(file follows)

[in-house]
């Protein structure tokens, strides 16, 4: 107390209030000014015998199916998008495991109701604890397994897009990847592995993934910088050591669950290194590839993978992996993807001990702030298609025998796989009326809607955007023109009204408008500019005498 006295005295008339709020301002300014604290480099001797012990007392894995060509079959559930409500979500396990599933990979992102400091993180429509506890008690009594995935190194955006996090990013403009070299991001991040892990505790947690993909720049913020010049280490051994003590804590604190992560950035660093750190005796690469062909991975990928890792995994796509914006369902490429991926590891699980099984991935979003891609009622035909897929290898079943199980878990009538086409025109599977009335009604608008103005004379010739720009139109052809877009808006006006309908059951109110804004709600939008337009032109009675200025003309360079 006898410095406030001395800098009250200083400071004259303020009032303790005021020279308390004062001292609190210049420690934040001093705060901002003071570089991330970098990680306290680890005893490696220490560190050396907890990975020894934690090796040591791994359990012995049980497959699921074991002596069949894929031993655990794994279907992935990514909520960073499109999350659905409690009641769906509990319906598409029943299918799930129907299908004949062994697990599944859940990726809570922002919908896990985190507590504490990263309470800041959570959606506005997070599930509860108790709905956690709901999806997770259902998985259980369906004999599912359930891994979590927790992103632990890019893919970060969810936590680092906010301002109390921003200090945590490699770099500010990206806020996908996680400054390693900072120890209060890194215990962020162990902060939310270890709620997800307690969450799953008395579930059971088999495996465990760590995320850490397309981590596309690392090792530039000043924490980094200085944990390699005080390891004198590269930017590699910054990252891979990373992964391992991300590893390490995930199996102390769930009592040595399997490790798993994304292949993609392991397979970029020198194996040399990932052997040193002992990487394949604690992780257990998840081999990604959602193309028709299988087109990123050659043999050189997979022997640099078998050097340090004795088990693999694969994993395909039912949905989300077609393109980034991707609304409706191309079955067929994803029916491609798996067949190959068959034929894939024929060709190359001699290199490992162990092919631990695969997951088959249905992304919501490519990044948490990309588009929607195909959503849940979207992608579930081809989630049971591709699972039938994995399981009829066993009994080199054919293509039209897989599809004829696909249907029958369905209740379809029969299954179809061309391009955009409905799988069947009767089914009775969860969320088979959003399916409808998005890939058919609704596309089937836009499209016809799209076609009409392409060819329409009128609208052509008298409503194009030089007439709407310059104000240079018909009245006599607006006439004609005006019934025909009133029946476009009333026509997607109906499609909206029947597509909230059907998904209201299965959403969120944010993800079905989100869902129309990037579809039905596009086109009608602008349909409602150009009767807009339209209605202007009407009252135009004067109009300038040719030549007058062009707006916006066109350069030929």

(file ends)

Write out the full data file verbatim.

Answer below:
[in-house]
């Protein structure tokens, strides 16, 4: 107390209030000014015998199916998008495991109701604890397994897009990847592995993934910088050591669950290194590839993978992996993807001990702030298609025998796989009326809607955007023109009204408008500019005498 006295005295008339709020301002300014604290480099001797012990007392894995060509079959559930409500979500396990599933990979992102400091993180429509506890008690009594995935190194955006996090990013403009070299991001991040892990505790947690993909720049913020010049280490051994003590804590604190992560950035660093750190005796690469062909991975990928890792995994796509914006369902490429991926590891699980099984991935979003891609009622035909897929290898079943199980878990009538086409025109599977009335009604608008103005004379010739720009139109052809877009808006006006309908059951109110804004709600939008337009032109009675200025003309360079 006898410095406030001395800098009250200083400071004259303020009032303790005021020279308390004062001292609190210049420690934040001093705060901002003071570089991330970098990680306290680890005893490696220490560190050396907890990975020894934690090796040591791994359990012995049980497959699921074991002596069949894929031993655990794994279907992935990514909520960073499109999350659905409690009641769906509990319906598409029943299918799930129907299908004949062994697990599944859940990726809570922002919908896990985190507590504490990263309470800041959570959606506005997070599930509860108790709905956690709901999806997770259902998985259980369906004999599912359930891994979590927790992103632990890019893919970060969810936590680092906010301002109390921003200090945590490699770099500010990206806020996908996680400054390693900072120890209060890194215990962020162990902060939310270890709620997800307690969450799953008395579930059971088999495996465990760590995320850490397309981590596309690392090792530039000043924490980094200085944990390699005080390891004198590269930017590699910054990252891979990373992964391992991300590893390490995930199996102390769930009592040595399997490790798993994304292949993609392991397979970029020198194996040399990932052997040193002992990487394949604690992780257990998840081999990604959602193309028709299988087109990123050659043999050189997979022997640099078998050097340090004795088990693999694969994993395909039912949905989300077609393109980034991707609304409706191309079955067929994803029916491609798996067949190959068959034929894939024929060709190359001699290199490992162990092919631990695969997951088959249905992304919501490519990044948490990309588009929607195909959503849940979207992608579930081809989630049971591709699972039938994995399981009829066993009994080199054919293509039209897989599809004829696909249907029958369905209740379809029969299954179809061309391009955009409905799988069947009767089914009775969860969320088979959003399916409808998005890939058919609704596309089937836009499209016809799209076609009409392409060819329409009128609208052509008298409503194009030089007439709407310059104000240079018909009245006599607006006439004609005006019934025909009133029946476009009333026509997607109906499609909206029947597509909230059907998904209201299965959403969120944010993800079905989100869902129309990037579809039905596009086109009608602008349909409602150009009767807009339209209605202007009407009252135009004067109009300038040719030549007058062009707006916006066109350069030929």